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Battle of the Attic Insulation Companies, Which is best?

Battle of the Attic Insulation Companies, Which is best?

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  #1  
Old 07-09-12, 08:03 PM
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Battle of the Attic Insulation Companies, Which is best?

I have a house that the A/C just overworks to keep cool and some rooms are hotter than others. After the A/C people told me that everything was as good as it's going to get and to try more insulation, One of the issues they feel with one room hotter than the others is that it sits over 1/2 of the garage, and the garage roof gets hot and heat soaks the room. The garage didn't even have a vent in it, a vent was put in the garage roof and that has helped some but not enough.

I have had two different insulation people out there.
They both pitch a different method of getting the house cooler.
Company One: Apply a painted radiant barrier to the attic roof in the house only, Put a Solar attic fan in the garage roof and the attic and then blow in 4 more inches (already has 12") in the attic.

Company Two:
They put in a radiant barrier but it is in sheets. They want to lay it down (not affix it to the rafters) on top of the insulation in the attic. I have never heard of this method, I though you always affixed it to the underside of the roof. In the garage they can only suggest to put a access hole in the garage ceiling and affix some of their sheeting to the wall that separates the bedroom from the garage attic space. They say I could use another vent in the attic and one above the garage attic, but say not to use the solar ones as the attic space is too small and I will create a negative pressure, sucking cold air out of the house.

I have got a third company coming out Thursday to look at it, But I did a little research on them and they spray in a radiant barrier also.


So which is better, The spray in? Or the sheets, but laid down on top of the other insulation? Or the sheets but affixed to the rafters? The sheet guy swears that laying down the sheets in the most cost effective way of getting the house under control.

This is how the front of the house looks with 1/2 of the garage covered by the roof and the other half goes under the house,,,,
 
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  #2  
Old 07-09-12, 08:56 PM
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So which is better...?
Neither. Insulation holds heat in, so adding more will only make things worse.

Radiant barriers are seldom effective, no matter how they're installed. And laying one over attic insulation is counter-productive, as you suspected.

I would work on three areas:

Ventilation - Unimpeded soffit-to-ridge flow. NO fans in the attic - that's one solid piece of advice you got.

Solar gain - Windows that face sunlight can be upgraded to Low-e, can have window shades installed (not blinds), can have awnings installed, and/or can be tinted.

Air management - Zoned systems; a 7-day programmable 4-event thermostat for each zone; and the quick and easy fix: cover about 2/3 of the face of the return air grilles on the lower level(s). Open the windows at night; close them early in the morning. Open the windows on the shady side, on the lower level, at the bottom. Open the windows on the sunny side, on the upper level, at the top.
 
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Old 07-09-12, 09:01 PM
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I know very little about it, but from what I understand, radiant barriers only work when there is an airspace above the radiant barrier. So IMO the sheets would be better than the spray. If they only added one roof vent (like the one in the bottom right of picture) I would say they should have used a continuous ridge vent. Putting the radiant barrier on the insulation makes sense, IMO, since it might help prevent some radiation from passing through the insulation, keeping the insulation "cooler". Put it on the rafters and the insulation below the radiant barrier will probably still get almost as hot as before. I'm not a big believer in radiant barriers to begin with.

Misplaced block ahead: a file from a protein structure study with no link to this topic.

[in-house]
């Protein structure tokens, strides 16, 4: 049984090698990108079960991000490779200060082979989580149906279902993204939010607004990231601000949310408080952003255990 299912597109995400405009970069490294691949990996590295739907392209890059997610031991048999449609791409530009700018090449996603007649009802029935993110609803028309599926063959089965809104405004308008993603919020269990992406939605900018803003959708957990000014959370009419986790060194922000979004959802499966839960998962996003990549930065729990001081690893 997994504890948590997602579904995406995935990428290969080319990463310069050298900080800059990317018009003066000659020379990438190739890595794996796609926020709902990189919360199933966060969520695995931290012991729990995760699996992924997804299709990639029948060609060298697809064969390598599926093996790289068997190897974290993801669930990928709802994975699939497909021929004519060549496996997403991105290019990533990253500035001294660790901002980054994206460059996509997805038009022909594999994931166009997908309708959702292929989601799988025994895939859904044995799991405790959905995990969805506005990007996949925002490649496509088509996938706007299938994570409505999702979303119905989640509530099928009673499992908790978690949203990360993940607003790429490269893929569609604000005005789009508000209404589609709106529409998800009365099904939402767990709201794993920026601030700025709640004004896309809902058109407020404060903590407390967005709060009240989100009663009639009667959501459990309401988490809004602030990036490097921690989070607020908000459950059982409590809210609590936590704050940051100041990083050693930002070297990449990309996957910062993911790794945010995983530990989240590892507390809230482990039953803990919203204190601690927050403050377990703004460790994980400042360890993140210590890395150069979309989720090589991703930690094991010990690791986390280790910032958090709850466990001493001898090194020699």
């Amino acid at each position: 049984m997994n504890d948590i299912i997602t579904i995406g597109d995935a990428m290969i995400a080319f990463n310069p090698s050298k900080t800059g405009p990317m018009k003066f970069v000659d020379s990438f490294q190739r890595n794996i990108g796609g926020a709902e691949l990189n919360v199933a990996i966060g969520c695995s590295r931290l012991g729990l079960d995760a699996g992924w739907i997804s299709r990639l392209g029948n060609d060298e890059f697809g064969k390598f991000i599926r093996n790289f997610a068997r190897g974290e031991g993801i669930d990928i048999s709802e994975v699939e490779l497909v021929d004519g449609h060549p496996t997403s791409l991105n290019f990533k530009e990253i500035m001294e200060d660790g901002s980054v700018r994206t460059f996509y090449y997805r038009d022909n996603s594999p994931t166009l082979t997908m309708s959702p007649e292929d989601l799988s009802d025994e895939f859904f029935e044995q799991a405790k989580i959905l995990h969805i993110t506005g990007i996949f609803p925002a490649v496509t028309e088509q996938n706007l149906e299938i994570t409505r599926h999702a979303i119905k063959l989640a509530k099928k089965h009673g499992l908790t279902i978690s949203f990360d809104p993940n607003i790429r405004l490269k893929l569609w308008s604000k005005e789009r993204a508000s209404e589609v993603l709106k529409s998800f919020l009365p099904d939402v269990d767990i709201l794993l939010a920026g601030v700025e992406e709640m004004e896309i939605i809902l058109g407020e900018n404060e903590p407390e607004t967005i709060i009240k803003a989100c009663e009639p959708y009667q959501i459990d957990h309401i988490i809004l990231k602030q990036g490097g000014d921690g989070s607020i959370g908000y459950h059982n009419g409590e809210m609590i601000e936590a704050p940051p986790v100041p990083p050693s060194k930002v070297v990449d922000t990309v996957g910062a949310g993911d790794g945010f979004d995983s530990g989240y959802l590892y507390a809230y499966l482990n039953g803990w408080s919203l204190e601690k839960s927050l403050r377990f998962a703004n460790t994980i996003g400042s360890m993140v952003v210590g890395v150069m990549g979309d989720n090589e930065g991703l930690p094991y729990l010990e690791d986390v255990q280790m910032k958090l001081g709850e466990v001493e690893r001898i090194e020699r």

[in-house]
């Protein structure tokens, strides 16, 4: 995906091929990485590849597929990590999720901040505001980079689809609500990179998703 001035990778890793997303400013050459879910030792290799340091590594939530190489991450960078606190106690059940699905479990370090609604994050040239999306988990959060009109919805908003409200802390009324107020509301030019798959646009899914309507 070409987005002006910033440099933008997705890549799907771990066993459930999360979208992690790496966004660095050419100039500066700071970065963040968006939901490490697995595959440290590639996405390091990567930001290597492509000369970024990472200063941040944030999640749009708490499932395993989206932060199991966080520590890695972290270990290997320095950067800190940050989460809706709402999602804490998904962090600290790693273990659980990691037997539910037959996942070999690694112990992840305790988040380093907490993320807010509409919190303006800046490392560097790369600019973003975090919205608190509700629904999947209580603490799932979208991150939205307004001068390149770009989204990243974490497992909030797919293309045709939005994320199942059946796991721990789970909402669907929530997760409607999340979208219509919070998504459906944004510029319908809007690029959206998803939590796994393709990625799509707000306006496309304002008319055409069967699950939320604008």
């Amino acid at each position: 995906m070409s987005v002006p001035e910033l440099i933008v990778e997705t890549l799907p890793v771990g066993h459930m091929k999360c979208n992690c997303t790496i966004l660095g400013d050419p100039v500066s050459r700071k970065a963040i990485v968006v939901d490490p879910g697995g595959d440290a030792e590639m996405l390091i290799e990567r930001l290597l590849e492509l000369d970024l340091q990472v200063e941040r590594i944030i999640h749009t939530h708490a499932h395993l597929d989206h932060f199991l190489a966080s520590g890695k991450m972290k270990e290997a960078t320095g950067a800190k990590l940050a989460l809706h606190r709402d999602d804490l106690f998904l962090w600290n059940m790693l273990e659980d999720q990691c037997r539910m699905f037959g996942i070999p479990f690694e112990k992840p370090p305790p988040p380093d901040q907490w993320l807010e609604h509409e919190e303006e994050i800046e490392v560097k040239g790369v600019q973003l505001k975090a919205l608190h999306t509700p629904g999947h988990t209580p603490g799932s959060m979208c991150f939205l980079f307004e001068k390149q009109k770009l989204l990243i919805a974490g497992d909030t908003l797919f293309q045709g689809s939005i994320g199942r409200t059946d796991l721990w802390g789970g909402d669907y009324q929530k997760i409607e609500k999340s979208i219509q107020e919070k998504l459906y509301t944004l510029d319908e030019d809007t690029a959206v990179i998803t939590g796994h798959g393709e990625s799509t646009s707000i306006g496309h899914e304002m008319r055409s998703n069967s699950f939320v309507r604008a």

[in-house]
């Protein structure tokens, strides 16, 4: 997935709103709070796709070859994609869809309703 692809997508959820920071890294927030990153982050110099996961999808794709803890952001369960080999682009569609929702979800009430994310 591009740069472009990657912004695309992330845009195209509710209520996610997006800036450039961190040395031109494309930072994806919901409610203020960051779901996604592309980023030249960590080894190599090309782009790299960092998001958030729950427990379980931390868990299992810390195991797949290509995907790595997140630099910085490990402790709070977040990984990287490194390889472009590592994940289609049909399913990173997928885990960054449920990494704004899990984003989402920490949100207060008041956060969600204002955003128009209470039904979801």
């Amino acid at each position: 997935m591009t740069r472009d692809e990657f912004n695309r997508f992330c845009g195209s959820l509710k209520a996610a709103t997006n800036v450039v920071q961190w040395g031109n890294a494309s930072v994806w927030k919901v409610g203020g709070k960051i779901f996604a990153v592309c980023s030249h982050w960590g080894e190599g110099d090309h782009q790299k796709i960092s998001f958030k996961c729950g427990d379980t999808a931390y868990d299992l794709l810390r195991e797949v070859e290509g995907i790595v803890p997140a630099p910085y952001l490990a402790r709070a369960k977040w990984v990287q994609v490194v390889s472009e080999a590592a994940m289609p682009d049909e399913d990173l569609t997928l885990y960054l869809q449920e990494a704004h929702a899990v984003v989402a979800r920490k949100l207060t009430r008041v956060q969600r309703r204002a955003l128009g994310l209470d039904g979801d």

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Old 07-09-12, 09:26 PM
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Neither. Insulation holds heat in, so adding more will only make things worse.
I appreciate your response, but that makes no sense. I am trying to keep the heat from the attic(s) from getting to the house, if adding more insulation makes it worse, then getting rid of the insulation will help?

I cannot afford to zone the house or install another whole system. It's a 3400 sq ft house, The one system should be enough. It already has a 7 day 4 event thermostat, but they like to keep it at 75 and the A/C runs all day and in 100+ degree days the house gets above 80* in some rooms.

We have shades and tint on the windows that face the sun,we are in Houston so opening the windows at night... Well It's 80+ degrees at night

It has five vents in the 1600 sq ft attic, adding a couple of more will probably help. The house does not have ridge vents and honestly the length of the roof line isn't really long enough.

The picture is not of my house, just one with the garage like it.
 
  #5  
Old 07-09-12, 10:00 PM
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t
hat makes no sense. I am trying to keep the heat from the attic(s) from getting to the house
What makes you think it is trying to? Heat rises. So maybe from the garage.

if adding more insulation makes it worse, then getting rid of the insulation will help?
Wouldn't it be nice if we could store the insulation away with the comforters each spring?

To get back to your original question, Company 2 has the far more rational approach.

As for adding insulation, how much do you have in that part of the garage ceiling that is under your second floor? That's where rising heat could really be affecting you. Not from the main attic.

It has five vents in the 1600 sq ft attic, adding a couple of more will probably help. The house does not have ridge vents and honestly the length of the roof line isn't really long enough.

The picture is not of my house, just one with the garage like it.
Is your roof the same shape as the one in the picture?
 
  #6  
Old 07-10-12, 06:30 AM
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No, My roof is actually more like the house on the left. I would have to measure it for sure, but all 4 sides angle to the top ridge and it is probably only 10' long.

They say the can feel the heat on that wall that goes against the garage and on the floor above it, which is probably the main cause on that room being hotter than the rest of the house.


The other day when it was Sunny and 98*, the attic was at 125*, I don't know how hot that garage was.
 
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Old 07-10-12, 01:46 PM